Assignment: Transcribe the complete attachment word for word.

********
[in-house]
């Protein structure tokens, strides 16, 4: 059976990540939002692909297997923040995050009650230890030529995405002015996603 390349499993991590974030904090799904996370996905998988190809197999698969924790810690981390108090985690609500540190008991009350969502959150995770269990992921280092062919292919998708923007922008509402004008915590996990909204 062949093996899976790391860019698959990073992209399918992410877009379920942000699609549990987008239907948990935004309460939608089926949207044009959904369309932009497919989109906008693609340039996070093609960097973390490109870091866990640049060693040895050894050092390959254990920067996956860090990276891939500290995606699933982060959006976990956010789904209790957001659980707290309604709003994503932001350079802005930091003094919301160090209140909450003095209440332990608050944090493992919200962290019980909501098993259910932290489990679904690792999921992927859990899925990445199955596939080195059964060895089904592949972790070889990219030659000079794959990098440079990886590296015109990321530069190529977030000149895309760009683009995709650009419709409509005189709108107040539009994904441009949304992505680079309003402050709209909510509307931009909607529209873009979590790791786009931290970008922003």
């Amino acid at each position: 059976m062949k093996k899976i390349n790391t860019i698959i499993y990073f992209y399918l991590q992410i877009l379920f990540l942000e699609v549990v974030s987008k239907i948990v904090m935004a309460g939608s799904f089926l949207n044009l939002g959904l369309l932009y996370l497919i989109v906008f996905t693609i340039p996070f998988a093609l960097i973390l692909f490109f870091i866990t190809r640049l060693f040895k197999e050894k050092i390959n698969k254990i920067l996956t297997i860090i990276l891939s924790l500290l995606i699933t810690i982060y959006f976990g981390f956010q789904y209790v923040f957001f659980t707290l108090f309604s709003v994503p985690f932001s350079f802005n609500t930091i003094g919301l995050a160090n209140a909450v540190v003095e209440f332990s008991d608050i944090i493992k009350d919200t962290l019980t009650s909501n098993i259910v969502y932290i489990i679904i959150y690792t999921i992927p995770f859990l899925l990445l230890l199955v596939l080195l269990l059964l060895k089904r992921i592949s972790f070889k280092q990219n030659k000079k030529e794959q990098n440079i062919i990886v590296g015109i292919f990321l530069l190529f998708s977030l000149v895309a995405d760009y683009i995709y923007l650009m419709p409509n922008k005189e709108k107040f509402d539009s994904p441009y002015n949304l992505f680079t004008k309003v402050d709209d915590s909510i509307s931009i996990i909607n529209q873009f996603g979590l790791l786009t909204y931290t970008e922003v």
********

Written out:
[in-house]
């Protein structure tokens, strides 16, 4: 059976990540939002692909297997923040995050009650230890030529995405002015996603 390349499993991590974030904090799904996370996905998988190809197999698969924790810690981390108090985690609500540190008991009350969502959150995770269990992921280092062919292919998708923007922008509402004008915590996990909204 062949093996899976790391860019698959990073992209399918992410877009379920942000699609549990987008239907948990935004309460939608089926949207044009959904369309932009497919989109906008693609340039996070093609960097973390490109870091866990640049060693040895050894050092390959254990920067996956860090990276891939500290995606699933982060959006976990956010789904209790957001659980707290309604709003994503932001350079802005930091003094919301160090209140909450003095209440332990608050944090493992919200962290019980909501098993259910932290489990679904690792999921992927859990899925990445199955596939080195059964060895089904592949972790070889990219030659000079794959990098440079990886590296015109990321530069190529977030000149895309760009683009995709650009419709409509005189709108107040539009994904441009949304992505680079309003402050709209909510509307931009909607529209873009979590790791786009931290970008922003």
């Amino acid at each position: 059976m062949k093996k899976i390349n790391t860019i698959i499993y990073f992209y399918l991590q992410i877009l379920f990540l942000e699609v549990v974030s987008k239907i948990v904090m935004a309460g939608s799904f089926l949207n044009l939002g959904l369309l932009y996370l497919i989109v906008f996905t693609i340039p996070f998988a093609l960097i973390l692909f490109f870091i866990t190809r640049l060693f040895k197999e050894k050092i390959n698969k254990i920067l996956t297997i860090i990276l891939s924790l500290l995606i699933t810690i982060y959006f976990g981390f956010q789904y209790v923040f957001f659980t707290l108090f309604s709003v994503p985690f932001s350079f802005n609500t930091i003094g919301l995050a160090n209140a909450v540190v003095e209440f332990s008991d608050i944090i493992k009350d919200t962290l019980t009650s909501n098993i259910v969502y932290i489990i679904i959150y690792t999921i992927p995770f859990l899925l990445l230890l199955v596939l080195l269990l059964l060895k089904r992921i592949s972790f070889k280092q990219n030659k000079k030529e794959q990098n440079i062919i990886v590296g015109i292919f990321l530069l190529f998708s977030l000149v895309a995405d760009y683009i995709y923007l650009m419709p409509n922008k005189e709108k107040f509402d539009s994904p441009y002015n949304l992505f680079t004008k309003v402050d709209d915590s909510i509307s931009i996990i909607n529209q873009f996603g979590l790791l786009t909204y931290t970008e922003v």